Obama awards Medal of Valor to Garland officer who stopped terrorists

A Garland police officer was honored by President Barack Obama Monday for shooting and killing ISIS-inspired terrorists at last year’s Muhammad cartoon contest in Garland.

Officer Gregory Stevens received the national Medal of Valor, the highest honor awarded to public officers, at the White House.

Last May Officer Stevens was working security at the Curtis Culwell Center during the controversial “Draw the Prophet” contest.

He took out the two heavily armed men who attempted to attack the event. He had only his handgun and when the shootout was over the two terrorists were dead and he was unscathed.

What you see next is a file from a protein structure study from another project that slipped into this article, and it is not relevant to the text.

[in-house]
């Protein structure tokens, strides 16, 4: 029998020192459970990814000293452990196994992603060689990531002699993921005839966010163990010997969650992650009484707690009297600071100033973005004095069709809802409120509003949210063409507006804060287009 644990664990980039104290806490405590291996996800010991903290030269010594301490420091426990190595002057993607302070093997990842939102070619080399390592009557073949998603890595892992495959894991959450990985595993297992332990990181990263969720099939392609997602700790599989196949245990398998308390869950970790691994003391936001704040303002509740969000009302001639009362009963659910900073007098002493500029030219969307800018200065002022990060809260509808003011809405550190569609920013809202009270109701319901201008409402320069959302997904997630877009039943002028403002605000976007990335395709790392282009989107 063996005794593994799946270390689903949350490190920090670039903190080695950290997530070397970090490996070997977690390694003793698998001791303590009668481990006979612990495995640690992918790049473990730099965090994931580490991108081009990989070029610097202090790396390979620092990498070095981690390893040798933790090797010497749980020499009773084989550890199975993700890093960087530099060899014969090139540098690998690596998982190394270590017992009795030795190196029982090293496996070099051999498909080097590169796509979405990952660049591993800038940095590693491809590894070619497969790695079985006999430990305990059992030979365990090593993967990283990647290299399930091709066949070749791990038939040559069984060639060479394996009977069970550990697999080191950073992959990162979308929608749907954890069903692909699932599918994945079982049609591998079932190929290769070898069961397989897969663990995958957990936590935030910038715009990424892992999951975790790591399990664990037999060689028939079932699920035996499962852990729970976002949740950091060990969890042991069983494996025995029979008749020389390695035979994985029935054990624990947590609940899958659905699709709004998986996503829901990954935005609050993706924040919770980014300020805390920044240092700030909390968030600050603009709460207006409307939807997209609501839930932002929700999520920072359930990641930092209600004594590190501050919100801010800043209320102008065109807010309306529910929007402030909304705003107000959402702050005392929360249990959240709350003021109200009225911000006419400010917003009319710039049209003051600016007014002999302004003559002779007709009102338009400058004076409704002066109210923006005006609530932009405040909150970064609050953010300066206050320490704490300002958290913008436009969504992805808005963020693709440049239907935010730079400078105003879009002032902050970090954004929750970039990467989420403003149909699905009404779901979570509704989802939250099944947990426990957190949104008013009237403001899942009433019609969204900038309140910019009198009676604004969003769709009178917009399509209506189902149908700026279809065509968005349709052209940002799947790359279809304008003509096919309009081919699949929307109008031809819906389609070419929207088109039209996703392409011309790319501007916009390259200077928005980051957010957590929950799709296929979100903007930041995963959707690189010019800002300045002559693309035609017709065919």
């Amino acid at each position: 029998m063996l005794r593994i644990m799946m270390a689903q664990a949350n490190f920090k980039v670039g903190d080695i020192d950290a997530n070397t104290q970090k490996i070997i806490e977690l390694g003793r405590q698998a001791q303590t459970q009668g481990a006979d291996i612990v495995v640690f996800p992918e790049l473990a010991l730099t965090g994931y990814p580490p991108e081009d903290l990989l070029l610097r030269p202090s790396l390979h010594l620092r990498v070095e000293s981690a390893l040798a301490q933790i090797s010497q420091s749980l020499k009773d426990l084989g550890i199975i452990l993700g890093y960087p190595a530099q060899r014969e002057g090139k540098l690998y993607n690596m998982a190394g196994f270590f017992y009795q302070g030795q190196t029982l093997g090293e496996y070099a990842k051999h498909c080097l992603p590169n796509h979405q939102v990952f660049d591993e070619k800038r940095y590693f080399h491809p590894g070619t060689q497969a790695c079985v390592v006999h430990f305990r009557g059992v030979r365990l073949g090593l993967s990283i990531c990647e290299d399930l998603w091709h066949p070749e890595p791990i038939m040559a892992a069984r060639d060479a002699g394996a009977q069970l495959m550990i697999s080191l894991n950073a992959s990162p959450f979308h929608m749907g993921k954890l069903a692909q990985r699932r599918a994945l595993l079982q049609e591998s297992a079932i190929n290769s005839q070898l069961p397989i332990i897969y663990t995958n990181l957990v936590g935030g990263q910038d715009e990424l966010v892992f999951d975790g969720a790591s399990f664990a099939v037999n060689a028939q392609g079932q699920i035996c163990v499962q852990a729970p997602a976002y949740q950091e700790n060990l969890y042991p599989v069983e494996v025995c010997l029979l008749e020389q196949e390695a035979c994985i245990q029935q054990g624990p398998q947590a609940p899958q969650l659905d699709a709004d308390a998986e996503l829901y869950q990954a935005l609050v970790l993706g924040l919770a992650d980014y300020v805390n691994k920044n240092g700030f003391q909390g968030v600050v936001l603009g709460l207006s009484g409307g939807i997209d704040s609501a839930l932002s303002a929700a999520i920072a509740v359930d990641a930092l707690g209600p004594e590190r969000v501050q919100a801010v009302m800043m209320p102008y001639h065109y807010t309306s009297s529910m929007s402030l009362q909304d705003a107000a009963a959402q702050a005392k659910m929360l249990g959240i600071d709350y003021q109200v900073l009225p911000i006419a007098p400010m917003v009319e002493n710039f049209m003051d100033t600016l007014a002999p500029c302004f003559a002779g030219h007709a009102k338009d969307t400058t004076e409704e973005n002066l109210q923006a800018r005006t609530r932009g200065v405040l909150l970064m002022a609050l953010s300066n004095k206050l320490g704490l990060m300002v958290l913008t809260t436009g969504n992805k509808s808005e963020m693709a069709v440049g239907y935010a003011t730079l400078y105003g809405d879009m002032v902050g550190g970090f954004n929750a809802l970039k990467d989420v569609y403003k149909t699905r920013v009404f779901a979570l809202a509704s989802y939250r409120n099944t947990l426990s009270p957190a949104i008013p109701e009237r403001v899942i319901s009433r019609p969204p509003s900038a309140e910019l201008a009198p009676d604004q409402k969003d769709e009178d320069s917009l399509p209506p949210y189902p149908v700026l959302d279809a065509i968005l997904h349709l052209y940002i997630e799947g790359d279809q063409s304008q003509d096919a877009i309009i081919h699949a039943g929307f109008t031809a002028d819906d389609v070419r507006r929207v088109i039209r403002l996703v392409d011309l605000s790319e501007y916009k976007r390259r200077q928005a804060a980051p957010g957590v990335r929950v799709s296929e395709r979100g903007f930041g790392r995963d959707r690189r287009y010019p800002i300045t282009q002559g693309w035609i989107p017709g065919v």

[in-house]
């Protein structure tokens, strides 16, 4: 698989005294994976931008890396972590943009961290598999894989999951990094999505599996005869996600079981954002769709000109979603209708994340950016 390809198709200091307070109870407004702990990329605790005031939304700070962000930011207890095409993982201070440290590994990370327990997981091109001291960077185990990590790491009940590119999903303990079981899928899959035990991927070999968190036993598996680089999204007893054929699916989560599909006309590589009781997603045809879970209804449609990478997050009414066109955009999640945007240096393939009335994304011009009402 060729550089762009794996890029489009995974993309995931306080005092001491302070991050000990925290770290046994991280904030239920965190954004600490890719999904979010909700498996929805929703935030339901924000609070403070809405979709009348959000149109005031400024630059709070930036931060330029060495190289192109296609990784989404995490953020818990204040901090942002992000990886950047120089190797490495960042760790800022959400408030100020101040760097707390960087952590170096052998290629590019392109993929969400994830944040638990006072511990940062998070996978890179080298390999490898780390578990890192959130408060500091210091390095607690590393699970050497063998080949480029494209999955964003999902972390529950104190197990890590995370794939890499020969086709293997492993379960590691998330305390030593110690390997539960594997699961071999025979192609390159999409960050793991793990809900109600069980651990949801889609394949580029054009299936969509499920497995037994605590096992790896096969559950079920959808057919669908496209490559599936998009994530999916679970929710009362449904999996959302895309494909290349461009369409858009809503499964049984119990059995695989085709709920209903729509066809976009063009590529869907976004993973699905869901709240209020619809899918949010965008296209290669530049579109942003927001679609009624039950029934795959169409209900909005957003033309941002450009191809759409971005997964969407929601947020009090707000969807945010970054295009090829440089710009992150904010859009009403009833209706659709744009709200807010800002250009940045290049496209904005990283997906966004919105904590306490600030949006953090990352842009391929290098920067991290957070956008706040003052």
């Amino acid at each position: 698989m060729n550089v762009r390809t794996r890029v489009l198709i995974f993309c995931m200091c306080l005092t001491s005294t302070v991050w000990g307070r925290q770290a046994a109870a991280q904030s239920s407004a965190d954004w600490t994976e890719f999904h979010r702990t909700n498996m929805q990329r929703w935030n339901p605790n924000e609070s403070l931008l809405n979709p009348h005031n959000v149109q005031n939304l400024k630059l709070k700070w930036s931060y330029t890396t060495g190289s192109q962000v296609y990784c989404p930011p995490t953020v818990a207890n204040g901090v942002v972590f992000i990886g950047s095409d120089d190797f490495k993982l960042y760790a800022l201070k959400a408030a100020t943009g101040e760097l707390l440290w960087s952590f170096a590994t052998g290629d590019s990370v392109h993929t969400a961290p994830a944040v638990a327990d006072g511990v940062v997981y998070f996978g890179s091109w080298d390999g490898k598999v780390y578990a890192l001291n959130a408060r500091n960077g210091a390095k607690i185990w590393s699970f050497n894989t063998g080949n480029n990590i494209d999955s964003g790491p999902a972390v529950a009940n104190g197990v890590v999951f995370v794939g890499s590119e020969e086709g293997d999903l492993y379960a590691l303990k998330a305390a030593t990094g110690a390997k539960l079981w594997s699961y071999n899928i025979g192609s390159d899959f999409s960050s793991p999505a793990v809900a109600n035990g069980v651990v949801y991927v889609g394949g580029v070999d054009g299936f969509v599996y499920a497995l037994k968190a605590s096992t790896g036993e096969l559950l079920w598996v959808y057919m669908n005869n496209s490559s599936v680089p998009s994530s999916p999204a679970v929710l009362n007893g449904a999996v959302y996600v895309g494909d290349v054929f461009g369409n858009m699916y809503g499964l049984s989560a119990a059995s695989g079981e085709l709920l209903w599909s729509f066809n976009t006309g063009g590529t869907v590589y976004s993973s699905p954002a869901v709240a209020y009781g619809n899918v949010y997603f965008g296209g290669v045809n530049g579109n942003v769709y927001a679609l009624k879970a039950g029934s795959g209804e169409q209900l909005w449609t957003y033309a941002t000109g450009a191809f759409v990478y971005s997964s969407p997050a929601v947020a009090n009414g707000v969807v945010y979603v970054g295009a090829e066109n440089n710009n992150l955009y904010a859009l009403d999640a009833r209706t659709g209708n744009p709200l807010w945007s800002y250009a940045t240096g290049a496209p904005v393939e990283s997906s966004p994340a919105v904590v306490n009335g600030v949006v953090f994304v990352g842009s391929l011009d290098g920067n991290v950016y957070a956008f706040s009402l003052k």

The White House said his extraordinary courage prevented a mass shooting.

“He did what he was trained to do and under the fire that he was put under he did a very good job. He probably saved lives,” Joe Harn, a spokesman for the Garland Police Department, said at the time.

The head of the Dallas-Fort Worth Council on Islamic-American Relations praised Stevens' actions and his award.

"I think it's important that any law enforcement officer that puts his life on the line in the line of duty and takes down a threat that was targeting an entire community... I think it's important that he gets recognized and honored and we're certainly pleased to see that happen," said Alia Salem.

Twelve other officers from around the country were also recognized Monday for putting themselves in harm’s way to protect citizens.